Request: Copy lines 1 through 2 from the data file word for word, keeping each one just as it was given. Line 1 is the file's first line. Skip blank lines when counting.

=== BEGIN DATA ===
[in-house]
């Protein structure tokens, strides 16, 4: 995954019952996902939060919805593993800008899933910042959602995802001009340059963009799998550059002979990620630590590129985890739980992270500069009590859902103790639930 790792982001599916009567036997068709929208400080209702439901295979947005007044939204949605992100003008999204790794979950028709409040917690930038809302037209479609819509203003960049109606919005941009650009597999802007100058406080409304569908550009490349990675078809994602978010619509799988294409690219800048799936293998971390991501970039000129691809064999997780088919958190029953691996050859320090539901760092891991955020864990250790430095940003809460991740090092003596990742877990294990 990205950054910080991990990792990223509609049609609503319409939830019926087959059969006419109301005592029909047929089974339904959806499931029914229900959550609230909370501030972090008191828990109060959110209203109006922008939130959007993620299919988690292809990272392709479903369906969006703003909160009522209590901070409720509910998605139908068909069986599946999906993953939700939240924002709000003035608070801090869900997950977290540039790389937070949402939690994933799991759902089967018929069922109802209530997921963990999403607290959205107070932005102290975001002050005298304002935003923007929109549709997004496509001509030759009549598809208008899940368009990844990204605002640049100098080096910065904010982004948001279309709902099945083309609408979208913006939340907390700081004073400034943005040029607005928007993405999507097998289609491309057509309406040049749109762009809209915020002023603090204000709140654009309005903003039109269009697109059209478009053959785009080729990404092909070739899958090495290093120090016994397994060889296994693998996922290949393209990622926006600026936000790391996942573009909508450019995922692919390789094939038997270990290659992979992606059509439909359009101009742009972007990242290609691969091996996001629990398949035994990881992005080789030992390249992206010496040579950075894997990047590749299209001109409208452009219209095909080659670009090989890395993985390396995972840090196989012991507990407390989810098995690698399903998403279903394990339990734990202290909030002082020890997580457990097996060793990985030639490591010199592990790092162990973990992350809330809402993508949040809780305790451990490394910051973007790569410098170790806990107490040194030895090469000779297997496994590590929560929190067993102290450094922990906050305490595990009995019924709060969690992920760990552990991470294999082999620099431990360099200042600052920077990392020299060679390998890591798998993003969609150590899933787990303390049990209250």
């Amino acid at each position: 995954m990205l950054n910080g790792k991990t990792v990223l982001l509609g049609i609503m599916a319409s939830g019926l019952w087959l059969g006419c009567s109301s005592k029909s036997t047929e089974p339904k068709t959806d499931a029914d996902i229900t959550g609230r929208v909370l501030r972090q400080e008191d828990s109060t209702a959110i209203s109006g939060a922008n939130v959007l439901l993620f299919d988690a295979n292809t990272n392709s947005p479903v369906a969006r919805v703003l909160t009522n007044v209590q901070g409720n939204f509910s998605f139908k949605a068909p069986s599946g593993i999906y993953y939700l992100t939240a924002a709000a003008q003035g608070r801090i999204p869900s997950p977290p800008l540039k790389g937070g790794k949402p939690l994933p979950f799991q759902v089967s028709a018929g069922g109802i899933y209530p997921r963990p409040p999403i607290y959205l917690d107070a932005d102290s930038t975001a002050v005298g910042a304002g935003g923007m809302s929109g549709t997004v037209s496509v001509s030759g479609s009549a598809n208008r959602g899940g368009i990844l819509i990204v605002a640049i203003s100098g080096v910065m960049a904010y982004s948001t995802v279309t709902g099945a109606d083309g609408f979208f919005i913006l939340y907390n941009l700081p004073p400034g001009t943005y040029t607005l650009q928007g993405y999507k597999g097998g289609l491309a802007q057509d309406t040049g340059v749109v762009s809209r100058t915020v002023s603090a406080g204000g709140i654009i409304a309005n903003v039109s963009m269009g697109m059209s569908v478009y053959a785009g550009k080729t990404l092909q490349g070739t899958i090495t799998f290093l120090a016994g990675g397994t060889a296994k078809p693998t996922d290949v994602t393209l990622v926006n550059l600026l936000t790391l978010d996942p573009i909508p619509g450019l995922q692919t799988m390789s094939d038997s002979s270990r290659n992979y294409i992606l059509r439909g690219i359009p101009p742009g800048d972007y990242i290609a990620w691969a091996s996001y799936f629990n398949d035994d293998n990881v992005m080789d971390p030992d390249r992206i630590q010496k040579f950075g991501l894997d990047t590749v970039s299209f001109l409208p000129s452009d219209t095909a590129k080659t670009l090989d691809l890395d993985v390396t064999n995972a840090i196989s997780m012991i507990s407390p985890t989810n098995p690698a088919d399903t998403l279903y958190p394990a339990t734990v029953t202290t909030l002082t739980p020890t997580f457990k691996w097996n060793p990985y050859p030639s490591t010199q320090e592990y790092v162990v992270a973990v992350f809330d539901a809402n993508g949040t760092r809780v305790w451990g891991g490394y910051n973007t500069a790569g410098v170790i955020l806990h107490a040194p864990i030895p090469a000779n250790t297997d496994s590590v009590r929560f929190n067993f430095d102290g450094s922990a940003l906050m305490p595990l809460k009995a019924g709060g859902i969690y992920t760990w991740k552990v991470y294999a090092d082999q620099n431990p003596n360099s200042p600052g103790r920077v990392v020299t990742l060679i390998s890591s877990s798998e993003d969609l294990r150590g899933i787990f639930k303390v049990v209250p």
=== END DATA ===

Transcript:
[in-house]
């Protein structure tokens, strides 16, 4: 995954019952996902939060919805593993800008899933910042959602995802001009340059963009799998550059002979990620630590590129985890739980992270500069009590859902103790639930 790792982001599916009567036997068709929208400080209702439901295979947005007044939204949605992100003008999204790794979950028709409040917690930038809302037209479609819509203003960049109606919005941009650009597999802007100058406080409304569908550009490349990675078809994602978010619509799988294409690219800048799936293998971390991501970039000129691809064999997780088919958190029953691996050859320090539901760092891991955020864990250790430095940003809460991740090092003596990742877990294990 990205950054910080991990990792990223509609049609609503319409939830019926087959059969006419109301005592029909047929089974339904959806499931029914229900959550609230909370501030972090008191828990109060959110209203109006922008939130959007993620299919988690292809990272392709479903369906969006703003909160009522209590901070409720509910998605139908068909069986599946999906993953939700939240924002709000003035608070801090869900997950977290540039790389937070949402939690994933799991759902089967018929069922109802209530997921963990999403607290959205107070932005102290975001002050005298304002935003923007929109549709997004496509001509030759009549598809208008899940368009990844990204605002640049100098080096910065904010982004948001279309709902099945083309609408979208913006939340907390700081004073400034943005040029607005928007993405999507097998289609491309057509309406040049749109762009809209915020002023603090204000709140654009309005903003039109269009697109059209478009053959785009080729990404092909070739899958090495290093120090016994397994060889296994693998996922290949393209990622926006600026936000790391996942573009909508450019995922692919390789094939038997270990290659992979992606059509439909359009101009742009972007990242290609691969091996996001629990398949035994990881992005080789030992390249992206010496040579950075894997990047590749299209001109409208452009219209095909080659670009090989890395993985390396995972840090196989012991507990407390989810098995690698399903998403279903394990339990734990202290909030002082020890997580457990097996060793990985030639490591010199592990790092162990973990992350809330809402993508949040809780305790451990490394910051973007790569410098170790806990107490040194030895090469000779297997496994590590929560929190067993102290450094922990906050305490595990009995019924709060969690992920760990552990991470294999082999620099431990360099200042600052920077990392020299060679390998890591798998993003969609150590899933787990303390049990209250």